Once the service is commoditized, platforms have the power to set the conditions for service provision, particularly the pricing conditions. Over time, many platforms have reduced the revenue per service paid to the transport service providers. This happened with bike riders working with Deliveroo in London in 20161 and has happened a number of times with Uber.2
Prices can be reduced as the result of increases in efficiency due to network effects. As the cost of the provision of the service is reduced due to its more efficient provision through the platform (reduction in waiting times, reduction in empty-runs and so on), retributions for each service can be reduced. Platforms have aggressively passed on such cost reductions to passengers as a way of improving the competitiveness of the services against other competitors (taxicabs, for instance), to increase ridership, and to trigger further network effects for the benefit of the entire ecosystem: the passengers, the platform, and even the service providers, which could end up making more money by charging less for each service, but increase the number of services.
When platforms are growing, they have an incentive to aggressively share such benefits with the users in order to grow the customer base. It is even common to sell below price in order to grow. At such initial stages of the platforms, they must provide attractive terms to service providers to ensure that demand and supply are balanced. Service providers might confirm that despite reductions in fees per service, the total revenue actually increases due to efficiencies in the provision of the service.
As platforms become more stable they still have a strong incentive to share the benefits more fairly across the ecosystem. Platforms in multi-sided markets would need to keep all sides satisfied. If payments to service providers are reduced too much, service providers will start leaving the platform, the balance between supply and demand will break, users will have longer waiting times, meaning they will contract fewer services and the entire ecosystem, and the platform itself, will lose. Such an effect has been described as the “second invisible hand” in the platform economy.3
However, winner-takes-all dynamics might exclude competition and the fair distribution of the benefits created by network effects. Platforms achieve a level of market power that allows them to behave independently of the rest of players in the ecosystem, imposing on them terms and conditions in such a way that the platform itself monopolizes the benefits derived from the network effects. While no transport platform has yet arrived at this point, this seems to be the case with more mature platforms such as Facebook and Google.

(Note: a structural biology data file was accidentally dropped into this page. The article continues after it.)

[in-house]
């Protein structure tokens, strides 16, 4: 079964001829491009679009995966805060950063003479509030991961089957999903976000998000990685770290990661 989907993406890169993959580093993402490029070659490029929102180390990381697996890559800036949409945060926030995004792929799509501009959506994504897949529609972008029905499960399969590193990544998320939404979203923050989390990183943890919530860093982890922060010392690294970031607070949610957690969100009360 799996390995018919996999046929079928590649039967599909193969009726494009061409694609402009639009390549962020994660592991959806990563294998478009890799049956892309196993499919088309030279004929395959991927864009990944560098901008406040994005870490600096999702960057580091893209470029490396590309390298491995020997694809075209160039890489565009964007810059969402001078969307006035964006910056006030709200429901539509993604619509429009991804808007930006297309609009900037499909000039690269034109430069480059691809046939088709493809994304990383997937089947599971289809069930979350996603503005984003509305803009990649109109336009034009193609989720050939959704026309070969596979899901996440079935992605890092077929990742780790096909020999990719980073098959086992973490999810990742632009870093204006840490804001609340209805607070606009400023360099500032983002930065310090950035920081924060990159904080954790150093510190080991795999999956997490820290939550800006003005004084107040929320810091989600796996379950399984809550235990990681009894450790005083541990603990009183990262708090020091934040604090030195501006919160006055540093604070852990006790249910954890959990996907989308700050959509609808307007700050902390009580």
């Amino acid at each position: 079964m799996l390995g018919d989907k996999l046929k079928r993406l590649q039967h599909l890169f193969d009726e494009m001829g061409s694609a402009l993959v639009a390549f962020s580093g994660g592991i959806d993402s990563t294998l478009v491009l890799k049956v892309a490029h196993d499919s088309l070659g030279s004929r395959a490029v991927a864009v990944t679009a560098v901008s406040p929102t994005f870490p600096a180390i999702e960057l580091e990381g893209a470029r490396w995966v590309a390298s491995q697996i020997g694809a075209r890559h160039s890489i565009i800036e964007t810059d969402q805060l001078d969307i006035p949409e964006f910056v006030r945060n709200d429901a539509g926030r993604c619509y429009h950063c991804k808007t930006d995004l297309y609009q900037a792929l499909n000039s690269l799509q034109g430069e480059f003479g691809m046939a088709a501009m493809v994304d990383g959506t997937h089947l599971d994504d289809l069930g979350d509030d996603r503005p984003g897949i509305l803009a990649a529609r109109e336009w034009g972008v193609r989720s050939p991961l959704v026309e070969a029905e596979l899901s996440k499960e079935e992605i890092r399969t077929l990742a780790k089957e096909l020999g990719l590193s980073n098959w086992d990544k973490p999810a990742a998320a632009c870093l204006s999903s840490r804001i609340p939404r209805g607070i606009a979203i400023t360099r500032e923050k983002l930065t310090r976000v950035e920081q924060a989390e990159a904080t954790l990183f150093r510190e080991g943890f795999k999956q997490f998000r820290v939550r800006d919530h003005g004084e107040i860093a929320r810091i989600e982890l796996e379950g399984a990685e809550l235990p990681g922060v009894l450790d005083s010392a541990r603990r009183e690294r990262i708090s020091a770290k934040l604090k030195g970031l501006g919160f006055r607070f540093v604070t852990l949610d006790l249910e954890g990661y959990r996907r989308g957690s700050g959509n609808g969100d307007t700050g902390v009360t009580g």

Will mobility platforms eventually reach the market power that Facebook or Google already enjoy? Certainly network effects create concentrated markets with an oligopoly structure. Under particular circumstances, network effects lead to monopolies. It is too early to determine whether this will also be the case of mobility platforms, but some indications can be provided.
On thin routes where the number of transactions is not very high and network effects can only be triggered when a high proportion of transactions takes place in the platform, monopolization is probable. This seems to be the case of BlaBlaCar in Europe. On an average route, the number of daily transactions is limited. Passengers demand a minimum number of options to ensure they meet their travel plans. Full network effects are only possible if a platform accumulates all the existing supply and demand. Smaller platforms can compete in very dense routes between large cities, but at a national scale, the largest platform will eventually monopolize the market. Under these circumstances, platforms can become natural monopolies.
In thicker routes, where the number of transactions is very high, platforms might exhaust network effects as they reach a percentage of transactions that can be replicated by other platforms. In San Francisco, for example, Uber’s scale is such that it can ensure that a driver can reach any passenger in less than one minute. If a second (even a third) competitor can reach the scale to replicate such level of service, there is room for competition. This seems to be the case, as Lyft has a substantial market share in a number of US metropolitan areas. Scale and network effects are always relevant, but they become exhausted at a certain point, so they can be replicated by more than one platform.
Thus, market power, and abuse of market power, will be among the fundamental debates around mobility platforms as they mature.